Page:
In response to your comment:

1. Statement You Made: Hydrogen production from water is a bust. It's the same thinking that an electric motor can drive a generator to produce electricity and somehow come out ahead.

-----

With due respect. I have studied the process of creating Hydrogen from water for the past 2-3 months. I have viewed 936 youtube videos presented from various people around the world attempting to search for the answer. I have also read several of Stanley Meyer's complete patten documents: http://waterpoweredcar.com/stan.html and have sub-panel the works of 15 other inventors. My conclusion is that yes we can create enough Hydrogen to run an ICE which is attached to a generator which will create electrical power to attach to the electrical Cutty of my home and save money. The day is Sark and I will provide the complete answer to this process.

2. Statement You Made: If hydrogen is produced, it is too valuable to burn in your car, like pouring 100 year old scotch in your tank.

------

I appreciate the analogy about 100 year old scotch, although it reminds me of the time many years ago when my dad asked me to sit down with him the night before I was heading out off to Navy Boot Camp, and have a "MAN'S DRINK". I took a drink of Cutty Sark Scotch and shook my head, and said,"If it takes that for me to be a man, he might as well forget it." Yuck, could not stand the stuff.

OK back to responding to your answer. Several other inventor's which have shared their results of efficiency ratio's; have demonstrated that it is possible to create hydrogen to justify the process. What I have seen so far is that most of their attempts have been on too small of a scale to really be beneficial. They need to up their LPM in order to make enough hydrogen to make it functionally viable. Now as far as cost. You know that a 100 year old bottle of scotch, which I have no idea of what the value of that liquid could be; will probably be cheep in comparison to what it may cost to manufacture a hydrogen generator. I am at that stage right now. Designing and evaluating the most cost effective method to build a hydrogen generator; which will be creating enough LPM to support large ICE needs and in home needs.

3. Your Statement: Electrolysis would be able to increase the efficiency of our current power generation though. The biggest problem with electricity generating is matching production that likes to be at a fixed rate to variable loads. We need to get away from peaker plants that burn oil and natural gas during peak demand. Our power plants could have nearby electrolysis plants that take up excess production during off peak times, leaving the large turbine plants operating at peak efficiency.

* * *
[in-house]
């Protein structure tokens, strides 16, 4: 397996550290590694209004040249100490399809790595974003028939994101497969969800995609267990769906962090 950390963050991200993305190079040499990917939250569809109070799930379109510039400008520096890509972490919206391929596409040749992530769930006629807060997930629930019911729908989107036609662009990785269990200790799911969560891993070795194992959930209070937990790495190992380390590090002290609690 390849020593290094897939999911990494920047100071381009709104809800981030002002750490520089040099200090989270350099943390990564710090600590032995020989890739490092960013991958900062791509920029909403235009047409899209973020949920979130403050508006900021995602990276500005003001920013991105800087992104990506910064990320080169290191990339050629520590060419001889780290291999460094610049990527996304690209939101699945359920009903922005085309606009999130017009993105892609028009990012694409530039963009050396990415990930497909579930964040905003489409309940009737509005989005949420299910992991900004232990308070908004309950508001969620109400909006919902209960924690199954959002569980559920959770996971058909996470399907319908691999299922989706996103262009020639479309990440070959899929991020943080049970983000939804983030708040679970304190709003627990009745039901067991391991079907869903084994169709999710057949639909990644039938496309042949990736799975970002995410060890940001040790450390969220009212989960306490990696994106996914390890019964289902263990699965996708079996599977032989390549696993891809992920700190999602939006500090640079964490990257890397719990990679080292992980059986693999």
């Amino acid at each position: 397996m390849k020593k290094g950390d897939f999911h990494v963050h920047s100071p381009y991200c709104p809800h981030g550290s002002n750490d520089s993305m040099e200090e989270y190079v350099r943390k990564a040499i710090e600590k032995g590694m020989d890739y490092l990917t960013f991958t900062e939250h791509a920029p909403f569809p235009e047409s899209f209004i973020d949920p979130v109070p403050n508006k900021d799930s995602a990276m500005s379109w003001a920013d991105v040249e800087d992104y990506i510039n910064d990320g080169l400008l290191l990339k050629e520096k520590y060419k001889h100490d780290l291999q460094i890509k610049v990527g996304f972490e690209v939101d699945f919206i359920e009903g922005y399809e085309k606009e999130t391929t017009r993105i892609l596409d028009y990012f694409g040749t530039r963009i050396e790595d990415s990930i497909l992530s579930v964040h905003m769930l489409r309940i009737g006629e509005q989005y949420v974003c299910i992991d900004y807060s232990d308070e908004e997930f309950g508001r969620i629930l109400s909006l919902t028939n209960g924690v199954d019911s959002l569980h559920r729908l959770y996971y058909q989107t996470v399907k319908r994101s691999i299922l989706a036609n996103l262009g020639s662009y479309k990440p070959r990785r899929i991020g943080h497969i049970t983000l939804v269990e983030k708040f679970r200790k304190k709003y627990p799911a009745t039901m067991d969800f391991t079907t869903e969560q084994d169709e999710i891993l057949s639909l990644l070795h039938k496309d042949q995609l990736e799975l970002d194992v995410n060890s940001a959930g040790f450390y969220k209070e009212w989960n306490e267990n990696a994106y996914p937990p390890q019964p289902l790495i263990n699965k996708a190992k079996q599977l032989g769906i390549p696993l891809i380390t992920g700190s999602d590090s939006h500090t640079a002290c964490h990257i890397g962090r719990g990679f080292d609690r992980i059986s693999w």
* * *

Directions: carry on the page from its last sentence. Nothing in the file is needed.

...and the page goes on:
Also, the coal fired, CO2 rich, warm exhaust can be used for your algae farming.

-----------

The hydrogen generator which I am designing will be be able to create enough energy to run an ICE/electrical generator, also the furnace, stove, and water heater. Yes there are several hurdles to over come in accomplishing this, although I accomplished many things in my life which have been considered impossible before I completed them. By the way there are 10's of thousands of people around the world working on designing hydrogen generators to meet these needs. So far there are only a few which are thinking of or attempting to design a hydrogen generator at the scale which I am doing. BTW I am going to share my design with everyone. So get over it. I recommend you place more of an effort into studying how to generate hydrogen and give up on being negative. I will not be waisting my time in rebutting mindless statements from people like you in the future. Keep your eyes open. Some day I may start posting results on youtube, and you can say I remember when we though it was not possible to accomplish this.

Hydro

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#33
In reply to #32

Re: Hydrogen is Hot

08/03/2008 8:12 AM

Hi Dave:

Wow!! Was in a rush to take the family out to dinner. Kids and their spouses insisting on me hurrying up. The spell checker either eliminated or threw words all over my original response and I unfortunately did not review it before posting. Also I apologize for being a bit rude. My passion tends to flair up and I get a bit intense.

In response to your comment:

1. Statement You Made: Hydrogen production from water is a bust. It's the same thinking that an electric motor can drive a generator to produce electricity and somehow come out ahead.

-----

With due respect. I have studied the process of creating Hydrogen from water for the past 2-3 months. I have viewed 936 youtube videos presented from various people around the world attempting to search for the answer. I have also read several of Stanley Meyer's complete patten documents: http://waterpoweredcar.com/stan.html and have reviewed the works of 15 other inventors. My conclusion is that yes we can create enough Hydrogen to run an ICE which is attached to a generator which will create electrical power to attach to the electrical panel of my home and save money. The day is coming and I will provide the complete answer to this process.